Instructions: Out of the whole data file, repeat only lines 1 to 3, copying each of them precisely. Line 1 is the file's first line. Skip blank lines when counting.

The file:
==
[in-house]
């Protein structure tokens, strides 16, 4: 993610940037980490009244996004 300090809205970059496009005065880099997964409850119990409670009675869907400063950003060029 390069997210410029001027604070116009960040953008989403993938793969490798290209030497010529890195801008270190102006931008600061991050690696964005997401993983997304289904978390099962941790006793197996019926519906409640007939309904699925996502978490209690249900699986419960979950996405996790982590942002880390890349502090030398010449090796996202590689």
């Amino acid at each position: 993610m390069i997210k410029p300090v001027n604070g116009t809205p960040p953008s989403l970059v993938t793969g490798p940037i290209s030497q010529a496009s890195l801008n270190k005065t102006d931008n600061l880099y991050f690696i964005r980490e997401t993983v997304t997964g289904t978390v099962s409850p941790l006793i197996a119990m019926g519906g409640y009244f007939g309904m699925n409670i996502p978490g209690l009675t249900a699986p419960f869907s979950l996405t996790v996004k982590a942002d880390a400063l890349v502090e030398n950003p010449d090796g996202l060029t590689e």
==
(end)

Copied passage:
[in-house]
């Protein structure tokens, strides 16, 4: 993610940037980490009244996004 300090809205970059496009005065880099997964409850119990409670009675869907400063950003060029 390069997210410029001027604070116009960040953008989403993938793969490798290209030497010529890195801008270190102006931008600061991050690696964005997401993983997304289904978390099962941790006793197996019926519906409640007939309904699925996502978490209690249900699986419960979950996405996790982590942002880390890349502090030398010449090796996202590689």
């Amino acid at each position: 993610m390069i997210k410029p300090v001027n604070g116009t809205p960040p953008s989403l970059v993938t793969g490798p940037i290209s030497q010529a496009s890195l801008n270190k005065t102006d931008n600061l880099y991050f690696i964005r980490e997401t993983v997304t997964g289904t978390v099962s409850p941790l006793i197996a119990m019926g519906g409640y009244f007939g309904m699925n409670i996502p978490g209690l009675t249900a699986p419960f869907s979950l996405t996790v996004k982590a942002d880390a400063l890349v502090e030398n950003p010449d090796g996202l060029t590689e």